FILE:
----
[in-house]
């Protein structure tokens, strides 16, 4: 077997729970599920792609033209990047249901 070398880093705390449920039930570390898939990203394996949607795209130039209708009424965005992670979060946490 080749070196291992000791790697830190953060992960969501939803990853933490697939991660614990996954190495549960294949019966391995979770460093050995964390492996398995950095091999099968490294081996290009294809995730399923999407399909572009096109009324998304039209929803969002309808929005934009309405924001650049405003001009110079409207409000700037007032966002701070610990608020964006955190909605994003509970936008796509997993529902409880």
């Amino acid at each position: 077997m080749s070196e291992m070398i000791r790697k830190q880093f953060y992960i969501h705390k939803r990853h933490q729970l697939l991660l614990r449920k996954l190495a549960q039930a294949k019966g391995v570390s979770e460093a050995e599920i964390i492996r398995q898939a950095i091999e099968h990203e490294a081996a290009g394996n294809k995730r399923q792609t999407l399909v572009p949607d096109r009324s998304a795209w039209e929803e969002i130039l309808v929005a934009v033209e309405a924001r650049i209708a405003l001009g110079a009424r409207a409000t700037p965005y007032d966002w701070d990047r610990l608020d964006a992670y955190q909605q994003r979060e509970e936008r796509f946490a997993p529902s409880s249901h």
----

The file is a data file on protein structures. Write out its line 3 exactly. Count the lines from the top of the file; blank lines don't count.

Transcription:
């Amino acid at each position: 077997m080749s070196e291992m070398i000791r790697k830190q880093f953060y992960i969501h705390k939803r990853h933490q729970l697939l991660l614990r449920k996954l190495a549960q039930a294949k019966g391995v570390s979770e460093a050995e599920i964390i492996r398995q898939a950095i091999e099968h990203e490294a081996a290009g394996n294809k995730r399923q792609t999407l399909v572009p949607d096109r009324s998304a795209w039209e929803e969002i130039l309808v929005a934009v033209e309405a924001r650049i209708a405003l001009g110079a009424r409207a409000t700037p965005y007032d966002w701070d990047r610990l608020d964006a992670y955190q909605q994003r979060e509970e936008r796509f946490a997993p529902s409880s249901h």